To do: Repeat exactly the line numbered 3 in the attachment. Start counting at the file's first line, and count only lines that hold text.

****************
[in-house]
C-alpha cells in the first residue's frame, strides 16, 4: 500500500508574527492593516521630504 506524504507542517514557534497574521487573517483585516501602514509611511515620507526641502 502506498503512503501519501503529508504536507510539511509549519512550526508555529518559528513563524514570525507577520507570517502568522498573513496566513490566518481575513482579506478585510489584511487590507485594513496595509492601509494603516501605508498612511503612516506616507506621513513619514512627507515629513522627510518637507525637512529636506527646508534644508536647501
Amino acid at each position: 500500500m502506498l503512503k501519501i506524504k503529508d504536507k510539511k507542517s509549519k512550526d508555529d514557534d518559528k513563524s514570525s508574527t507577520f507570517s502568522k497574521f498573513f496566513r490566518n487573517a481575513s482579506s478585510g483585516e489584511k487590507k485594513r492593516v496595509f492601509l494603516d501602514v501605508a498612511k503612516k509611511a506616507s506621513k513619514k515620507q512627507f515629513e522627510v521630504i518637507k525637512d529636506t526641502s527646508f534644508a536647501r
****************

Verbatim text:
Amino acid at each position: 500500500m502506498l503512503k501519501i506524504k503529508d504536507k510539511k507542517s509549519k512550526d508555529d514557534d518559528k513563524s514570525s508574527t507577520f507570517s502568522k497574521f498573513f496566513r490566518n487573517a481575513s482579506s478585510g483585516e489584511k487590507k485594513r492593516v496595509f492601509l494603516d501602514v501605508a498612511k503612516k509611511a506616507s506621513k513619514k515620507q512627507f515629513e522627510v521630504i518637507k525637512d529636506t526641502s527646508f534644508a536647501r